Police officers sentenced in landmark cases

A police officer in Ingushetia was sentenced to eight years in prison for torture this week, in the first trial of its kind in this south Russian republic. Earlier this autumn a police officer in Dagestan was sentenced to three years in a similar case. Despite big flaws these are landmark sentences in a region where impunity for grave human rights violations is persistent.

Infamous for lack of rule of law, Ingushetia and Dagestan almost never prosecute police officers in spite of widely spread corruption, torture and degrading treatment of detainees and excessive use of force.

“Although these cases have numerous shortcomings and justice has not been served to all who are involved in these grave human rights violation cases, the mere presence of court hearings against police officers is a positive step forward. We welcome that and hope these legal proceedings will set a positive precedent in North Caucasus,” said Joanna Kurosz, Programme Director for Eastern Europe and Central Asia at Civil Rights Defenders.

The judgments have been preceded by lengthy and complicated court hearings against law enforcement officers for power abuse, inhumane and degrading treatment of detainees. After about two years of frequently delayed court appearances, pressure on victims and alleged prolonged illnesses of the latter, numerous appeals and ever-changing testimonies in two simultaneous cases in these two autonomous Russian republics, only some of the officers were sentenced to various lengths in prison on counts of power abuse. The two different instances in Dagestan and Ingushetia involve five police officers – widely acclaimed as “werewolves in uniforms” – accused of power abuse and torture of detainees.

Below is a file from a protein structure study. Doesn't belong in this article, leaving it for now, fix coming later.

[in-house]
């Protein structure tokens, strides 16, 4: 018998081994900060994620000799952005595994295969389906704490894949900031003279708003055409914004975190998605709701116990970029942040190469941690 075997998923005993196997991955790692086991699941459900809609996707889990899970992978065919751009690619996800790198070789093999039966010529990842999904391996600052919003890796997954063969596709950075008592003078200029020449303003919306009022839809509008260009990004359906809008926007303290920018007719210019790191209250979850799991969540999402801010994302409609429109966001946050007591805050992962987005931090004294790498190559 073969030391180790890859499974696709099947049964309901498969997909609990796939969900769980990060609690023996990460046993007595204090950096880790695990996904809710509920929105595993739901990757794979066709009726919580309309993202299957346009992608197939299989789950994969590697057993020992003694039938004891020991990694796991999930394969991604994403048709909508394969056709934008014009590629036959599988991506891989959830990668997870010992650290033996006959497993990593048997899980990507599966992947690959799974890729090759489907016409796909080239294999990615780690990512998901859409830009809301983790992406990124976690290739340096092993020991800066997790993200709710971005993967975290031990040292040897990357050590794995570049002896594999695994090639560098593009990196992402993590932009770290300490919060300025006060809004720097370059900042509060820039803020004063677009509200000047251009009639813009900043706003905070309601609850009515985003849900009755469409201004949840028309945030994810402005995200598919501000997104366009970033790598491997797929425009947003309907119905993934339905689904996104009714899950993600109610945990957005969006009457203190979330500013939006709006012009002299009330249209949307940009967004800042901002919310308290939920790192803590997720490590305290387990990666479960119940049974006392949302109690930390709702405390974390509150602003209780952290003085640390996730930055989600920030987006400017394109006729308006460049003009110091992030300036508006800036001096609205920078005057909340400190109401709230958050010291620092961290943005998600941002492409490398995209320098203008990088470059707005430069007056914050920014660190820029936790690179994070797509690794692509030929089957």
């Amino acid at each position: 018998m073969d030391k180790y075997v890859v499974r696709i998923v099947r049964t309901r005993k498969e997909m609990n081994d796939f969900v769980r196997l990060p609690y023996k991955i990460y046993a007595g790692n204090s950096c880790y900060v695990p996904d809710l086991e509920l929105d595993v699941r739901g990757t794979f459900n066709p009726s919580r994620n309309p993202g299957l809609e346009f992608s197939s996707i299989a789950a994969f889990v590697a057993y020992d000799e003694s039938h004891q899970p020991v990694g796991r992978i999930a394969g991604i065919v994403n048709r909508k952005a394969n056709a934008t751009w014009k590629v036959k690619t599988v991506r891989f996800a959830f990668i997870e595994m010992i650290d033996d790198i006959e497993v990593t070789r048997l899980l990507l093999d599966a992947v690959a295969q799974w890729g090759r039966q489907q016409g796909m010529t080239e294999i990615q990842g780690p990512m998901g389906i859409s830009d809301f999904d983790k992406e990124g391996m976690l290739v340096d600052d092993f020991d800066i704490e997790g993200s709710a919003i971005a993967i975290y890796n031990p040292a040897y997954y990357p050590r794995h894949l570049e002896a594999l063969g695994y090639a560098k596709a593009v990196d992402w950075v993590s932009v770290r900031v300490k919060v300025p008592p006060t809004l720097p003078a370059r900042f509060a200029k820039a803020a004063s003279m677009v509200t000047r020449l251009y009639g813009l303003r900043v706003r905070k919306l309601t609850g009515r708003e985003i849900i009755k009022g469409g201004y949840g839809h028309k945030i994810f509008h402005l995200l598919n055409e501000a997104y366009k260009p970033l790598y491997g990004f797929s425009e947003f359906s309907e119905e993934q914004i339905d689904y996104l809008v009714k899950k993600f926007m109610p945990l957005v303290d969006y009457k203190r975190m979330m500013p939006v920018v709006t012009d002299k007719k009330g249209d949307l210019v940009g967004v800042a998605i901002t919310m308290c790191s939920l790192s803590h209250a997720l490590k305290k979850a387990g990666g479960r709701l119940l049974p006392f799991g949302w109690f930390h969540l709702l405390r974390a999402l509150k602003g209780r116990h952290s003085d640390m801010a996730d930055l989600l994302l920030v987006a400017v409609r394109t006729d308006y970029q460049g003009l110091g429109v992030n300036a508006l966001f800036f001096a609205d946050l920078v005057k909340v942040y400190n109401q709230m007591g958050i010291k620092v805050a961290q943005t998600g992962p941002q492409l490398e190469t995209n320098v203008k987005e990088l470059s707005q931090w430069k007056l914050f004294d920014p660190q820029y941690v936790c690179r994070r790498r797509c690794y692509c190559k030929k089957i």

Ilez Nalgiev, former deputy chief of police, in Karabulak in Ingushetia was sentenced on 7 November to eight years in prison for power abuse and torture of Zelimkhan Chitigov. Nazir Guliev, former Karabulak district chief of police, who was also tried in the same case, was pronounced not guilty. Ilez Nalgiev and Nazir Guliev were brought to court after claims of beatings and inhumane treatment by 14 people at different points in time.

In Dagestan, three police officers were brought to court earlier this year for inhumane treatment of an underage detainee in 2010. Gamzat Nurudinov, Shamil Magomedaliev and Magomed Magomedov were initially tried in one case, charged for beating a 14-year-old in police custody. But after appealing to the Dagestani Supreme Court the case was split in two.

Magomed Magomedov was tried in a separate case and sentenced to three years in prison earlier this autumn. However, despite being pronounced guilty, Magomed Magomedov has not been imprisoned and still enjoys his freedom, local witnesses report.

The final sentencing hearing in the second case against Gamzat Nurudinov and Shamil Magomedaliev is constantly postponed due to changing testimony. According to monitoring organizations and the plaintiff’s lawyer, the defendants’ relatives threaten and pressure witnesses and the victim’s family.

Categories: News.
Regions: The North Caucasus.